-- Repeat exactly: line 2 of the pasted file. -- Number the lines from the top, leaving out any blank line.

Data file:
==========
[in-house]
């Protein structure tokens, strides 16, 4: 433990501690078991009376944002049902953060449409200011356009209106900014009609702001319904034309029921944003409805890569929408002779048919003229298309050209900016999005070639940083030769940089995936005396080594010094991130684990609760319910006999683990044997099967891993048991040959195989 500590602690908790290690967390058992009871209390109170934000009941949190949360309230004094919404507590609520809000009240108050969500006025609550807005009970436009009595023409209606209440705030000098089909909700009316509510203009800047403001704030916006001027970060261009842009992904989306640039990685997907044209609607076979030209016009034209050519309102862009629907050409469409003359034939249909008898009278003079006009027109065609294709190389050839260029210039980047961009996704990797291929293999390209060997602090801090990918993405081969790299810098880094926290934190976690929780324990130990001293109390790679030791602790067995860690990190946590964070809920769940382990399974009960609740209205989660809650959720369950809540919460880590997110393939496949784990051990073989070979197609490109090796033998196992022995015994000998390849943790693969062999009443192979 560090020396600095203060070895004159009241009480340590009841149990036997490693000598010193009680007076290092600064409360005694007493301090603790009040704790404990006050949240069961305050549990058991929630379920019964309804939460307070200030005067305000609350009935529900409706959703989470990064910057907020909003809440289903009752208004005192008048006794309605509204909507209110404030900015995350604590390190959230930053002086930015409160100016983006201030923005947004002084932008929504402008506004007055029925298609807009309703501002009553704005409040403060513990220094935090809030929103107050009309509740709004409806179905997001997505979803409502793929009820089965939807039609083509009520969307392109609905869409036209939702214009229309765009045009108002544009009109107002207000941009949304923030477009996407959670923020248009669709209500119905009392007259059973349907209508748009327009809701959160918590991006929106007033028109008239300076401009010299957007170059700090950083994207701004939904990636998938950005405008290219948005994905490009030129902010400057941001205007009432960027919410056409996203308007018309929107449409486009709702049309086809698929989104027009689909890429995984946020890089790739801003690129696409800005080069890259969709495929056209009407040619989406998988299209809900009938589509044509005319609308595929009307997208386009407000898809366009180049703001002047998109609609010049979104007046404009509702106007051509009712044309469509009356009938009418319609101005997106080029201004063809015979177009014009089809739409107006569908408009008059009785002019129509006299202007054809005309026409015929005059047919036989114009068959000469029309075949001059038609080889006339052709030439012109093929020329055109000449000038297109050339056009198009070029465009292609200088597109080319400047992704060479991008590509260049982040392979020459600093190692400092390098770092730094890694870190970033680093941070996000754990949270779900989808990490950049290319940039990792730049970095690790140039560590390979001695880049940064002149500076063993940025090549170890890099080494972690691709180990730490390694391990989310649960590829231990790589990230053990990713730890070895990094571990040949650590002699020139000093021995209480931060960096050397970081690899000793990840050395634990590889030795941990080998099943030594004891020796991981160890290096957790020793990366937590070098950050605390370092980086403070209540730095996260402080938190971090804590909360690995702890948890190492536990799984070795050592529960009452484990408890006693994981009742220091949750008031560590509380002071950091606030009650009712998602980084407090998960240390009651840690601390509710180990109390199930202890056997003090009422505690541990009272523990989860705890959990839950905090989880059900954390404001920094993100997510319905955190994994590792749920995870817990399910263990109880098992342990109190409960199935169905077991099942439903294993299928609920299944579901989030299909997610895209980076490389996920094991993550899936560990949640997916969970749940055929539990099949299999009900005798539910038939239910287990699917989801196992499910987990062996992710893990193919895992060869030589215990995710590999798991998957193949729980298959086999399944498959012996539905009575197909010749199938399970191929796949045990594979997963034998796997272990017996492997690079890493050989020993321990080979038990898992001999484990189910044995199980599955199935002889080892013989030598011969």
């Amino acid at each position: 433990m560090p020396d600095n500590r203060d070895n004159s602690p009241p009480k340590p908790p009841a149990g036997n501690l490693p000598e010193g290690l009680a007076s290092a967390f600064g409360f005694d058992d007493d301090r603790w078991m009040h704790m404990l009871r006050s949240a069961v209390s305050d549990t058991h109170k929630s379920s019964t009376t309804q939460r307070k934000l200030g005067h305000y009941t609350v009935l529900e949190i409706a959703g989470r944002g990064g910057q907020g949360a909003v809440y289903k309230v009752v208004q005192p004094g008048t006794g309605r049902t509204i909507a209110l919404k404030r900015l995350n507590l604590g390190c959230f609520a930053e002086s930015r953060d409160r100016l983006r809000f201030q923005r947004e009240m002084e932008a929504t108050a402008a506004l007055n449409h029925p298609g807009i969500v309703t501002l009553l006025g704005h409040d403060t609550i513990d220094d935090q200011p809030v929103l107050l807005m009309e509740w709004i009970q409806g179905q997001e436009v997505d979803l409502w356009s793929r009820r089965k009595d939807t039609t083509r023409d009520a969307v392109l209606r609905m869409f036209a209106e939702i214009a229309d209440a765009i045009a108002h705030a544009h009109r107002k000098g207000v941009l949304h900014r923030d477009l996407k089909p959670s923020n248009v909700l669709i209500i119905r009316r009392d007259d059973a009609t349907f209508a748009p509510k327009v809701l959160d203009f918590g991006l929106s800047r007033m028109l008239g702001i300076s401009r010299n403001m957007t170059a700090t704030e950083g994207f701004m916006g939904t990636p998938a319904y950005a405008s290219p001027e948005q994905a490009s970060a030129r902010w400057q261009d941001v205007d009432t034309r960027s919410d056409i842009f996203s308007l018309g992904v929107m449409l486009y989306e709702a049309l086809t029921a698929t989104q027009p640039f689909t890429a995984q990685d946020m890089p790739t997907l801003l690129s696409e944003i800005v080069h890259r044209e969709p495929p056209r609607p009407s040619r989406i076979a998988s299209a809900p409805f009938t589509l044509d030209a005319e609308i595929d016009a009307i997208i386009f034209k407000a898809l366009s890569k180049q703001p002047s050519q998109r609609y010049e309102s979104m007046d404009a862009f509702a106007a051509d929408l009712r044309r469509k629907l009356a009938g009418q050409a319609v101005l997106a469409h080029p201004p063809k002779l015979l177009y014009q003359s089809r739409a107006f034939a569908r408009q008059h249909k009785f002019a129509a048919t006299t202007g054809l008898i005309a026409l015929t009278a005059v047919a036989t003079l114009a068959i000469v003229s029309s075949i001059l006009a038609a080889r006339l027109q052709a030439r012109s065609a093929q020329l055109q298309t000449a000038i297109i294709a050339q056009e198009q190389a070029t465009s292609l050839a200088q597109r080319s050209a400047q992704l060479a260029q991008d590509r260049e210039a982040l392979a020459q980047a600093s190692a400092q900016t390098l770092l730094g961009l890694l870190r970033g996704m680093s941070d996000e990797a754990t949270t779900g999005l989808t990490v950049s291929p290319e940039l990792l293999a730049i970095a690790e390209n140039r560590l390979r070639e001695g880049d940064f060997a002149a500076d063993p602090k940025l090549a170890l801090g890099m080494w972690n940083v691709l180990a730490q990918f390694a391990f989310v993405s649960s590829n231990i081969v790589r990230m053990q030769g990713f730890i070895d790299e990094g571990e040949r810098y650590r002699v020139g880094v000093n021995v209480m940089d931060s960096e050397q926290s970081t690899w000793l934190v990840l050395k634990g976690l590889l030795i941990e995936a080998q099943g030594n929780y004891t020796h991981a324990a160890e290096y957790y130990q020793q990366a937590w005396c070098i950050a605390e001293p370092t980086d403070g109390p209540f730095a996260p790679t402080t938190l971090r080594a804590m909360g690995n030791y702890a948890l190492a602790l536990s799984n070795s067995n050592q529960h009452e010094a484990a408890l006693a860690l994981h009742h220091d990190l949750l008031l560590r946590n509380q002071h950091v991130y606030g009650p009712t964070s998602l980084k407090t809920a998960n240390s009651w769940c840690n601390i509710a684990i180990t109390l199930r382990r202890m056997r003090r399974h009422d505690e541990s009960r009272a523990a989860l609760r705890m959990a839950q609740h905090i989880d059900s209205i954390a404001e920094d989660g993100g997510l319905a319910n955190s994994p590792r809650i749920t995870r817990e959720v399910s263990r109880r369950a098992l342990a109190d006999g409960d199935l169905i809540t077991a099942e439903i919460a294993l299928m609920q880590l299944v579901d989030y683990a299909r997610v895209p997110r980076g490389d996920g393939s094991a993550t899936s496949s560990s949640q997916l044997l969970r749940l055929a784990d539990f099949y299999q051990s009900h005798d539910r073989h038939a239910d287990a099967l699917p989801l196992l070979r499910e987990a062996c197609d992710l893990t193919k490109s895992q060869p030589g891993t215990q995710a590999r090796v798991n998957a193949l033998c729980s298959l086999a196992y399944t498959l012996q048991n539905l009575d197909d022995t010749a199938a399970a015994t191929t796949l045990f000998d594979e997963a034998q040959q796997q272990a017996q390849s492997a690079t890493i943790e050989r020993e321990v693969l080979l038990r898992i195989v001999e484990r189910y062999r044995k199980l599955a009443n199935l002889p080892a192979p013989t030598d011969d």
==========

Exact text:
């Protein structure tokens, strides 16, 4: 433990501690078991009376944002049902953060449409200011356009209106900014009609702001319904034309029921944003409805890569929408002779048919003229298309050209900016999005070639940083030769940089995936005396080594010094991130684990609760319910006999683990044997099967891993048991040959195989 500590602690908790290690967390058992009871209390109170934000009941949190949360309230004094919404507590609520809000009240108050969500006025609550807005009970436009009595023409209606209440705030000098089909909700009316509510203009800047403001704030916006001027970060261009842009992904989306640039990685997907044209609607076979030209016009034209050519309102862009629907050409469409003359034939249909008898009278003079006009027109065609294709190389050839260029210039980047961009996704990797291929293999390209060997602090801090990918993405081969790299810098880094926290934190976690929780324990130990001293109390790679030791602790067995860690990190946590964070809920769940382990399974009960609740209205989660809650959720369950809540919460880590997110393939496949784990051990073989070979197609490109090796033998196992022995015994000998390849943790693969062999009443192979 560090020396600095203060070895004159009241009480340590009841149990036997490693000598010193009680007076290092600064409360005694007493301090603790009040704790404990006050949240069961305050549990058991929630379920019964309804939460307070200030005067305000609350009935529900409706959703989470990064910057907020909003809440289903009752208004005192008048006794309605509204909507209110404030900015995350604590390190959230930053002086930015409160100016983006201030923005947004002084932008929504402008506004007055029925298609807009309703501002009553704005409040403060513990220094935090809030929103107050009309509740709004409806179905997001997505979803409502793929009820089965939807039609083509009520969307392109609905869409036209939702214009229309765009045009108002544009009109107002207000941009949304923030477009996407959670923020248009669709209500119905009392007259059973349907209508748009327009809701959160918590991006929106007033028109008239300076401009010299957007170059700090950083994207701004939904990636998938950005405008290219948005994905490009030129902010400057941001205007009432960027919410056409996203308007018309929107449409486009709702049309086809698929989104027009689909890429995984946020890089790739801003690129696409800005080069890259969709495929056209009407040619989406998988299209809900009938589509044509005319609308595929009307997208386009407000898809366009180049703001002047998109609609010049979104007046404009509702106007051509009712044309469509009356009938009418319609101005997106080029201004063809015979177009014009089809739409107006569908408009008059009785002019129509006299202007054809005309026409015929005059047919036989114009068959000469029309075949001059038609080889006339052709030439012109093929020329055109000449000038297109050339056009198009070029465009292609200088597109080319400047992704060479991008590509260049982040392979020459600093190692400092390098770092730094890694870190970033680093941070996000754990949270779900989808990490950049290319940039990792730049970095690790140039560590390979001695880049940064002149500076063993940025090549170890890099080494972690691709180990730490390694391990989310649960590829231990790589990230053990990713730890070895990094571990040949650590002699020139000093021995209480931060960096050397970081690899000793990840050395634990590889030795941990080998099943030594004891020796991981160890290096957790020793990366937590070098950050605390370092980086403070209540730095996260402080938190971090804590909360690995702890948890190492536990799984070795050592529960009452484990408890006693994981009742220091949750008031560590509380002071950091606030009650009712998602980084407090998960240390009651840690601390509710180990109390199930202890056997003090009422505690541990009272523990989860705890959990839950905090989880059900954390404001920094993100997510319905955190994994590792749920995870817990399910263990109880098992342990109190409960199935169905077991099942439903294993299928609920299944579901989030299909997610895209980076490389996920094991993550899936560990949640997916969970749940055929539990099949299999009900005798539910038939239910287990699917989801196992499910987990062996992710893990193919895992060869030589215990995710590999798991998957193949729980298959086999399944498959012996539905009575197909010749199938399970191929796949045990594979997963034998796997272990017996492997690079890493050989020993321990080979038990898992001999484990189910044995199980599955199935002889080892013989030598011969």